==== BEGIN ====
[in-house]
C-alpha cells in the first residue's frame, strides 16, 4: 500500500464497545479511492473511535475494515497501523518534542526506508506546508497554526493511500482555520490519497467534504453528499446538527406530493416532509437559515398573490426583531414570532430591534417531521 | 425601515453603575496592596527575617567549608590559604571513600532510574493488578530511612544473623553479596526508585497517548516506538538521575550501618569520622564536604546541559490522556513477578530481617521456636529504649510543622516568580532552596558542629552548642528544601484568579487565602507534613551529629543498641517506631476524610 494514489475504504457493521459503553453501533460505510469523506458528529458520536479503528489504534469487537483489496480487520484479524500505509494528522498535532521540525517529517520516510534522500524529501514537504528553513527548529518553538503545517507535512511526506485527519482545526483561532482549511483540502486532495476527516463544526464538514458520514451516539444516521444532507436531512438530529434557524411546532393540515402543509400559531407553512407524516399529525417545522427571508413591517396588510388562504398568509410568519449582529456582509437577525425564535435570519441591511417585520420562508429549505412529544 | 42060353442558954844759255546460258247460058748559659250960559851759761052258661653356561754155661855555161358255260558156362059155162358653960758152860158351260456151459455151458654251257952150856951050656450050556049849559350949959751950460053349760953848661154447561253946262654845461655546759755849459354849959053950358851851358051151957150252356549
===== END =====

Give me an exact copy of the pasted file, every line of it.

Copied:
[in-house]
C-alpha cells in the first residue's frame, strides 16, 4: 500500500464497545479511492473511535475494515497501523518534542526506508506546508497554526493511500482555520490519497467534504453528499446538527406530493416532509437559515398573490426583531414570532430591534417531521 | 425601515453603575496592596527575617567549608590559604571513600532510574493488578530511612544473623553479596526508585497517548516506538538521575550501618569520622564536604546541559490522556513477578530481617521456636529504649510543622516568580532552596558542629552548642528544601484568579487565602507534613551529629543498641517506631476524610 494514489475504504457493521459503553453501533460505510469523506458528529458520536479503528489504534469487537483489496480487520484479524500505509494528522498535532521540525517529517520516510534522500524529501514537504528553513527548529518553538503545517507535512511526506485527519482545526483561532482549511483540502486532495476527516463544526464538514458520514451516539444516521444532507436531512438530529434557524411546532393540515402543509400559531407553512407524516399529525417545522427571508413591517396588510388562504398568509410568519449582529456582509437577525425564535435570519441591511417585520420562508429549505412529544 | 42060353442558954844759255546460258247460058748559659250960559851759761052258661653356561754155661855555161358255260558156362059155162358653960758152860158351260456151459455151458654251257952150856951050656450050556049849559350949959751950460053349760953848661154447561253946262654845461655546759755849459354849959053950358851851358051151957150252356549